Disruptive innovations in the entertainment industry

When we think about technology, we often think about physical devices that are electrical or digital.

Disruptive innovations in the entertainment industry

When you think of the entertainment industry, you imagine film, gaming, TV and perhaps even theatre. Music is probably lower down the list. In a report by IFPIhowever, it was found that music consumption is growing steadily worldwide. As music becomes increasingly digitalised, so does the technology used to distribute it.

This is encouraging startups to focus on music as a stand-alone industry rather than as a sub-division of entertainment, which is helping the sector to grow even more.

But what kinds of new tech are now being used in the industry, and how will they change the way that people experience music? Last year, rock band Kasabian partnered up with London based VR company Visualise to create a virtual gig experience. The performance could be viewed via a headset or in a web browser, giving fans the chance to get as close to the band as possible without actually being present.

New sensory VR features like touch will make this kind of experience even more immersive. Another novel development has been pioneered by a Dublin-based startup called Firstage. The company records artists in front of a green screen and then shares the video via an Augmented Reality smartphone app, which lets the viewer watch their favourite bands and soloists perform on their kitchen table.

There are so many people involved in the creation of a track, and blockchain ensures that the right amount is paid to the right contributors. There can often be underhand dealings in distribution, but the transparency of the online currency makes this much harder.

How will technology disrupt the music industry? Digitalisation is affecting music in a big way. As music moves online, so does the consumer experience.

This is already clear from the popularity of streaming sites like Spotify. VR and AR in particular have made music less exclusive, which on the one hand is positively disruptive as it gives musicians the valuable exposure they need to be successful.

It can be difficult for artists to physically reach a wider audience, but with VR and AR, the bands and solo musicians can be in more places than one. On the other hand, this accessibility could potentially backfire.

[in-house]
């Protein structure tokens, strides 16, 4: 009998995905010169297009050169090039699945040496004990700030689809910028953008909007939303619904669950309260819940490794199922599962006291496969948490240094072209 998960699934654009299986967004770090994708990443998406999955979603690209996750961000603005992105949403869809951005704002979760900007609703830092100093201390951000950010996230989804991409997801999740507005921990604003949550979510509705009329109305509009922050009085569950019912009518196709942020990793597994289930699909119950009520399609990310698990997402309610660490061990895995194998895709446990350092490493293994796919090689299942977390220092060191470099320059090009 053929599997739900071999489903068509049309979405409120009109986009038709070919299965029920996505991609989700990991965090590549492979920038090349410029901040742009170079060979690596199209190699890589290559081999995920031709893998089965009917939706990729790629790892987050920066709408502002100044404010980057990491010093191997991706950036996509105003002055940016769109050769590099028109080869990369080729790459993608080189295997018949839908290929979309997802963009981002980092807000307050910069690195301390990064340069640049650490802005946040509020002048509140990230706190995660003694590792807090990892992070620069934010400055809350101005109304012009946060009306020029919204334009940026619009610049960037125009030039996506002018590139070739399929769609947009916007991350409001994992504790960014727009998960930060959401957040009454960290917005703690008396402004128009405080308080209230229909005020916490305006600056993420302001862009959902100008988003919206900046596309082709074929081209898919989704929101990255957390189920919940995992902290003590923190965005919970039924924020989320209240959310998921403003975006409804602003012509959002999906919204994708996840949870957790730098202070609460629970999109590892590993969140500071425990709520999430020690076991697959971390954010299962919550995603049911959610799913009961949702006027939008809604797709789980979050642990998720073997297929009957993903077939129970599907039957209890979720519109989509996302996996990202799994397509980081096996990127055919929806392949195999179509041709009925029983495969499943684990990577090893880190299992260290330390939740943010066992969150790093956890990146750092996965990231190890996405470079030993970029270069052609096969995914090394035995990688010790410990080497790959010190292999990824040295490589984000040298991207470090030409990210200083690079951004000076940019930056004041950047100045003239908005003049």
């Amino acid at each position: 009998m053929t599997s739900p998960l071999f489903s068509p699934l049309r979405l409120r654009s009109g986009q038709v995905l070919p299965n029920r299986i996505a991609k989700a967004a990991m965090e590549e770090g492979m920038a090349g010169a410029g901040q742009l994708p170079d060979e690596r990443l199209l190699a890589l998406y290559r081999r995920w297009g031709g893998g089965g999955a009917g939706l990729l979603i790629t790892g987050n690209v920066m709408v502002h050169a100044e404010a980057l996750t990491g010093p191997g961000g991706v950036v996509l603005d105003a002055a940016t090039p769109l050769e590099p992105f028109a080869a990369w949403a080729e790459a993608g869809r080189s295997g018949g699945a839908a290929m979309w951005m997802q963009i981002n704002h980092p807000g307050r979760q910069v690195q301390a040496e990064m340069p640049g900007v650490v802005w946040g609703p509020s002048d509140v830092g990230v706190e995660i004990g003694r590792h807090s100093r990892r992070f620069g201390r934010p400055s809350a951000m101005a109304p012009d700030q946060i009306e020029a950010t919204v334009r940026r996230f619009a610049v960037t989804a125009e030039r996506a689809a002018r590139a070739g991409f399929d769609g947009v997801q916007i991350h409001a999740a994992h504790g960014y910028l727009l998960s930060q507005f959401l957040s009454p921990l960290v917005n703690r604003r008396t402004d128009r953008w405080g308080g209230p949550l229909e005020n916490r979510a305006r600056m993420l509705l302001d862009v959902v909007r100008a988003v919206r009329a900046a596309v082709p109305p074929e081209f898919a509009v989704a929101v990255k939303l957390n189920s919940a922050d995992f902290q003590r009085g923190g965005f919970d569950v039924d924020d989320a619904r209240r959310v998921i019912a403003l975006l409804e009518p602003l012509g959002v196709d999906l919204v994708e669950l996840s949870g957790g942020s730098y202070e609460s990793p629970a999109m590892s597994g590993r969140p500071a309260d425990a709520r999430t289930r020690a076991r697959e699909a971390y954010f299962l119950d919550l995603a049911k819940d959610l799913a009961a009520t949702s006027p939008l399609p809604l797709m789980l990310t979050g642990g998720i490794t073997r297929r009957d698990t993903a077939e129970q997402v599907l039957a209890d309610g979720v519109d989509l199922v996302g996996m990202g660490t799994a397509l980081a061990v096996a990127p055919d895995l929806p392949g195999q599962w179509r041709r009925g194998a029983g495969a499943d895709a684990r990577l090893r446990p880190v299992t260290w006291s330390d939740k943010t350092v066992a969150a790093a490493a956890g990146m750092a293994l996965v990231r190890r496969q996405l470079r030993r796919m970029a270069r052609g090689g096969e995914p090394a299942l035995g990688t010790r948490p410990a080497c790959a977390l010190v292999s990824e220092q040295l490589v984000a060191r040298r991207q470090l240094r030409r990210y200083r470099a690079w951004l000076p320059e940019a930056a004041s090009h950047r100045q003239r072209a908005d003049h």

Why deal with the hassle of organising travel and accommodation when you could experience the performance from the comfort of your own home? The traceability of blockchainonce adopted, will force sales to become open and honest, meaning that all contributors to a certain record or event will receive the appropriate amount.

However, discussions over digital currencies serve as a warning to companies like HMV. Challenges and new commercial opportunities. For example, virtual and augmented experiences could have a serious negative effect on fan turnout at physical events.

The most obvious response would be to find a way to generate revenues from VR performances, perhaps by selling them in the app store for instance. Taking sales out of the physical sphere can lead to embezzlement, as transactions are less visual.

Using blockchain to make these sales more transparent will help contributors receive the right amount of revenue for their work, which is ultimately a good thing for honest businesses — embezzlers, not so much.

There will always be dedicated music fans that stand by vinyl records, but the future of music is mobile, digital and hugely accessible — and the record labels and artists that embrace it now will make the most of this, as well as standing out from the crowd.

Think 3D printed instruments and AI predictions of what sort of music you might like, for example. In short, technology is changing the way that music is experienced, and it will continue to do so with the help of innovative startups and consumer demand.

Will digital music sales kill physical sales? Is Blockchain the future of transactions in the industry? What other innovative technologies could affect the way we experience music? Share your thoughts and opinions.Disruptive Innovation in the Media & Entertainment Space, with Chris Graham On this week’s episode of The Innovation Engine podcast, we’ll be looking at disruptive .

Jun 05,  · From Blockbuster To Netflix: The History Of Disruption In Entertainment Anna-Lee Muck Brand Contributor Dell Technologies BRANDVOICE Paid for by the brand. Disruptive Innovations is an IT/telecommunications consulting firm that is displacing established market leaders in the space.

As a vanguard in the industry, our proprietary process aids clients in taking advantage of everything that technology has to offer, while simultaneously optimizing network infrastructure and reducing cost. The Future of The Music Industry.

Disruptive innovations in the entertainment industry

How will emerging technology transform the sector? When you think of the entertainment industry, you imagine film, gaming, TV and perhaps even theatre. Music is probably lower down the list. 18 Disruptive Technology Trends For By: Rob Prevett.

Technology. 11th January Jan 08,  · The disruptive impact of digitization can of course be seen most dramatically in the consumer electronics and computing industries themselves, along with media and entertainment. articles by Bower & Christensen () and Markides () discuss several types of innovation: disruptive technologies, radical innovations and business model innovations.

a) Please describe in your own words (but based on the articles) what the following concepts mean: (i) business model innovation, (ii) radical innovation, and (iii) disruptive technologies.

Airline Industry: Poised for Disruptive Innovation? (Hardback) - Routledge